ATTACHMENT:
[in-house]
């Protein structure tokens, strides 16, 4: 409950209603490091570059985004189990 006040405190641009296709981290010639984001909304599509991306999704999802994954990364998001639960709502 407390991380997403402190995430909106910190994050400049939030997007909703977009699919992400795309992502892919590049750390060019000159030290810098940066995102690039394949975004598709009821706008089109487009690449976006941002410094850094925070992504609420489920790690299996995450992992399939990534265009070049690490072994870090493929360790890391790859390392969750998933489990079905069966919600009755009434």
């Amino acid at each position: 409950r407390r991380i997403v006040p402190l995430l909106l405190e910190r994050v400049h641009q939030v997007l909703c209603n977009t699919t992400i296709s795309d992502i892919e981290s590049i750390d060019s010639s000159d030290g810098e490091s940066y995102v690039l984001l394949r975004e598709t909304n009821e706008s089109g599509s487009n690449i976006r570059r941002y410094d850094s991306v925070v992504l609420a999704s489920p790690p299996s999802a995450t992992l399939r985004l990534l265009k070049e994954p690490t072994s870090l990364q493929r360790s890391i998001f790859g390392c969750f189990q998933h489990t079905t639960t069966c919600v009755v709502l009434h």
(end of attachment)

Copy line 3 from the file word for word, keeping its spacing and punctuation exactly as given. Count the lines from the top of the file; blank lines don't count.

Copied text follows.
């Amino acid at each position: 409950r407390r991380i997403v006040p402190l995430l909106l405190e910190r994050v400049h641009q939030v997007l909703c209603n977009t699919t992400i296709s795309d992502i892919e981290s590049i750390d060019s010639s000159d030290g810098e490091s940066y995102v690039l984001l394949r975004e598709t909304n009821e706008s089109g599509s487009n690449i976006r570059r941002y410094d850094s991306v925070v992504l609420a999704s489920p790690p299996s999802a995450t992992l399939r985004l990534l265009k070049e994954p690490t072994s870090l990364q493929r360790s890391i998001f790859g390392c969750f189990q998933h489990t079905t639960t069966c919600v009755v709502l009434h």